Mattel Introduces Barbie Doll With Down Syndrome
Designed closely alongside the National Down Syndrome Society.
“As the most diverse doll line on the market, Barbie plays an important role in a child’s early experiences, and we are dedicated to doing our part to counter social stigma through play,” says Global Head of Barbie and Dolls, Lisa McKnight, in a press release. “Our goal is to enable all children to see themselves in Barbie, while also encouraging children to play with dolls who do not look like themselves. Doll play outside of a child’s own lived experience can teach understanding and build a greater sense of empathy, leading to a more accepting world. We are proud to introduce a Barbie doll with Down syndrome to better reflect the world around us and further our commitment to celebrating inclusion through play,” she continued.
Continuing its commitment to making the doll line as inclusive as possible, Barbie and Mattel worked closely with the National Down Syndrome Society (NDSS) to ensure that the doll accurately represents a person with Down syndrome. NDSS provided design counsel throughout the entire process, feeding into the doll’s sculpt, clothing, accessories and even packaging.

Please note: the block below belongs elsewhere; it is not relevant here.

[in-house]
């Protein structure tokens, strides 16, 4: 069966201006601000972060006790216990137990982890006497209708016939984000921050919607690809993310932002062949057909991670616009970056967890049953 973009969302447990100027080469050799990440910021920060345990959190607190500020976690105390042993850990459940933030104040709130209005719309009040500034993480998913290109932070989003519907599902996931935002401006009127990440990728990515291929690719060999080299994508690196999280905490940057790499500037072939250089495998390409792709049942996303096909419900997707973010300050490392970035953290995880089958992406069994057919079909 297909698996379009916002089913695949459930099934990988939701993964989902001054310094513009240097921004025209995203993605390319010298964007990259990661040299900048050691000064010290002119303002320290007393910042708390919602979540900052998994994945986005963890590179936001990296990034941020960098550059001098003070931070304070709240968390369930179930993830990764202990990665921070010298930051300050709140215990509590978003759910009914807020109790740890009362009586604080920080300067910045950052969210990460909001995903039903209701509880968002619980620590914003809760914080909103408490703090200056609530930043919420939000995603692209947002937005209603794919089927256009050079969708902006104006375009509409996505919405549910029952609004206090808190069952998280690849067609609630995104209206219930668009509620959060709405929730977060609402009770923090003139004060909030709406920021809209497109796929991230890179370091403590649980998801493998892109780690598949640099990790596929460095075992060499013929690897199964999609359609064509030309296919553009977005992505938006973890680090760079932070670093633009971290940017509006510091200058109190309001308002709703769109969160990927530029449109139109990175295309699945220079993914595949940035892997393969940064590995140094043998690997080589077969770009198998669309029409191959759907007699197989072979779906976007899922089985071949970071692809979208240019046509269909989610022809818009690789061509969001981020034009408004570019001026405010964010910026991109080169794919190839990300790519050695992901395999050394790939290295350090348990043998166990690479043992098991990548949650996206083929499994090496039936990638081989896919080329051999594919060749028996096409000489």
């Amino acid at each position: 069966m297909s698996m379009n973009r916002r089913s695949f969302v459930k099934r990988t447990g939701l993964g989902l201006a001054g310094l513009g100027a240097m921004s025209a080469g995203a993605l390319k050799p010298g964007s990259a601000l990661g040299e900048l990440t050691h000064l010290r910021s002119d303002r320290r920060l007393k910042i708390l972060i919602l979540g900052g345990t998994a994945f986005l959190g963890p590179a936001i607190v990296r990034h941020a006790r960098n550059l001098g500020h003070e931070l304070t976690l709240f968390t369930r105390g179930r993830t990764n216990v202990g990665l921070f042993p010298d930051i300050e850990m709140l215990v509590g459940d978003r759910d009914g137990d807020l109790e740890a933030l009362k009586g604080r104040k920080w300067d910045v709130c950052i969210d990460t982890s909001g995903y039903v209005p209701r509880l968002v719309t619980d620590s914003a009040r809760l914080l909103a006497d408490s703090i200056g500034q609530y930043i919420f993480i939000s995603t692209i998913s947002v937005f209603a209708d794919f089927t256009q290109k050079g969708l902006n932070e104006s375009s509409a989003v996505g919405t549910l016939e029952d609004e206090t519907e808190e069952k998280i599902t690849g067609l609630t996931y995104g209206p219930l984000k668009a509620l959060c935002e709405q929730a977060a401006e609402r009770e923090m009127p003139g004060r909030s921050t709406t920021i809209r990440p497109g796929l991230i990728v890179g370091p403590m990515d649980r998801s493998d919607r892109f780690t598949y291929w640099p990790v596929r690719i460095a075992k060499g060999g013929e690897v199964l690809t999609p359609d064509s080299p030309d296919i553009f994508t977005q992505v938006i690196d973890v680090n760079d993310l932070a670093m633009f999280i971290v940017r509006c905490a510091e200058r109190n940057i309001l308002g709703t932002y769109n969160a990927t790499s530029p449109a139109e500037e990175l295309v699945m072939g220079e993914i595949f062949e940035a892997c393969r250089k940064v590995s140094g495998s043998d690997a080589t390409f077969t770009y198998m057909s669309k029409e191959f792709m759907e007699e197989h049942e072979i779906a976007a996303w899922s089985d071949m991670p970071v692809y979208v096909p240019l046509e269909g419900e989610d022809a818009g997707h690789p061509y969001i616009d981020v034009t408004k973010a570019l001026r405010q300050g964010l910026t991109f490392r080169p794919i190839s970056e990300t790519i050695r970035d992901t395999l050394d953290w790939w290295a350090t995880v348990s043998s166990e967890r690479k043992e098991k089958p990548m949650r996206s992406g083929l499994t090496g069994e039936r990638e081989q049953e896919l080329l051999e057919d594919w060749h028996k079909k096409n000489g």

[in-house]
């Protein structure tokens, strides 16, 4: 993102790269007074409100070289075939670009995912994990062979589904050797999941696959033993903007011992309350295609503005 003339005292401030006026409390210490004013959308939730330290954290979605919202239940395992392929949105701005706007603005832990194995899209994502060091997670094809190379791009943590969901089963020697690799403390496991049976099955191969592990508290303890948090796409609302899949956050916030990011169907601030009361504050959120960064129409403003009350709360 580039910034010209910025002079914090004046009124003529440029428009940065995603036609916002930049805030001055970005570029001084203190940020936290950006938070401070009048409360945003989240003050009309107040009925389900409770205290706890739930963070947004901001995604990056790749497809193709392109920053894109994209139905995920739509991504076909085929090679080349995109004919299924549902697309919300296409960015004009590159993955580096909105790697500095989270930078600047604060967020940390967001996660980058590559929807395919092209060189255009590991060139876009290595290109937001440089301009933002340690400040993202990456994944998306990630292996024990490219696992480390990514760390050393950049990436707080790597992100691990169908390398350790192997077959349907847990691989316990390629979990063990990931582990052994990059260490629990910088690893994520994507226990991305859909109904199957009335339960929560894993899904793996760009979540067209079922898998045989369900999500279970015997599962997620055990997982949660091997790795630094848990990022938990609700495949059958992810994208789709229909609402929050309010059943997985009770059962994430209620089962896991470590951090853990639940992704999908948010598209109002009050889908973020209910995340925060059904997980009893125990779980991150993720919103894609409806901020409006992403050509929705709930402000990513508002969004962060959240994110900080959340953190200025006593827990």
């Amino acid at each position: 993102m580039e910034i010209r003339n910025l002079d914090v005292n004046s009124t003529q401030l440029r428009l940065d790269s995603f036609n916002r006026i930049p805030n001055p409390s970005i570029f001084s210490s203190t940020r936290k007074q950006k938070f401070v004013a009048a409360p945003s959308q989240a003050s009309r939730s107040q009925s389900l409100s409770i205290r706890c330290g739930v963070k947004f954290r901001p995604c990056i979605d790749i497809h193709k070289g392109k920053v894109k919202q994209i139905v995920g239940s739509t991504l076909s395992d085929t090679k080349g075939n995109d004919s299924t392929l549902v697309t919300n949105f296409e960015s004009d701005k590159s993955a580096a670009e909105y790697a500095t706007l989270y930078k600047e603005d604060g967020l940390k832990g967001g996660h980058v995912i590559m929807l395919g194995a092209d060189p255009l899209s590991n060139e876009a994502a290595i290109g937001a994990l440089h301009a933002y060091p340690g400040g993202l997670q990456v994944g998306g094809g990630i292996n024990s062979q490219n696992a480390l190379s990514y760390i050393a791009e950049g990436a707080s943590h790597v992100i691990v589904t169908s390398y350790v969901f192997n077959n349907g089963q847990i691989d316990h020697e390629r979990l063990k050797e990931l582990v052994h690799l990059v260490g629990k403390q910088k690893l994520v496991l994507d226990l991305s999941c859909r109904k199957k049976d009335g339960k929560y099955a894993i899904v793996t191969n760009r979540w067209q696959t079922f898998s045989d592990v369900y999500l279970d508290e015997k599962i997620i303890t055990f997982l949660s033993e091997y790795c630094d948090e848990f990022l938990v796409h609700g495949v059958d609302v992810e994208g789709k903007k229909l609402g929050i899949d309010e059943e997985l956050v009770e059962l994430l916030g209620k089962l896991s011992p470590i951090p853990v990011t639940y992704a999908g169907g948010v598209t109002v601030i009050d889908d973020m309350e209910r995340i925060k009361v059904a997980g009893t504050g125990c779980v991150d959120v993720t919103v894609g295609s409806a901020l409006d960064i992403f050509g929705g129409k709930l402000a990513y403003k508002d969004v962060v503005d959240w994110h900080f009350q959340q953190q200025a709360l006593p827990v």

“It was an honor working with Barbie on the Barbie doll with Down syndrome,” added NDSS President and CEO, Kandi Pickard, NDSS President and CEO. “This means so much for our community, who for the first time, can play with a Barbie doll that looks like them. This Barbie serves as a reminder that we should never underestimate the power of representation. It is a huge step forward for inclusion and a moment that we are celebrating.”
Each aspect of the doll’s design have been carefully curated and thought out, from its body shape to intricate detailing. The new doll also marks the debut of a new face and body sculpt, boasting a shorter frame and longer torso, alongside a single line on its palms — a characteristic which is often associated with Down syndrome.1
The doll’s dress pattern features a yellow and blue butterfly design, both symbols and colors associated with Down syndrome awareness. Elsewhere, Barbie’s pendant necklace features three upward chevrons to represent the three copies of the 21st chromosome, the genetic material which causes the characteristic associated with the syndrome. The doll also features pink ankle foot orthotics (AFOs), which some children with Down syndrome often use in order to support their feet and ankles.
Mattel’s new Barbie joins the existing line of “Fashionistas” dolls, which include varying body types alongside dolls wearing braces and a Ken Fashionista doll with a prosthetic leg.
Take a look at the new doll above, available for purchase from major retailers for a price of $10.99 USD.
While you’re here, check out Barbie’s new Chelsea doll — the first Barbie with scoliosis.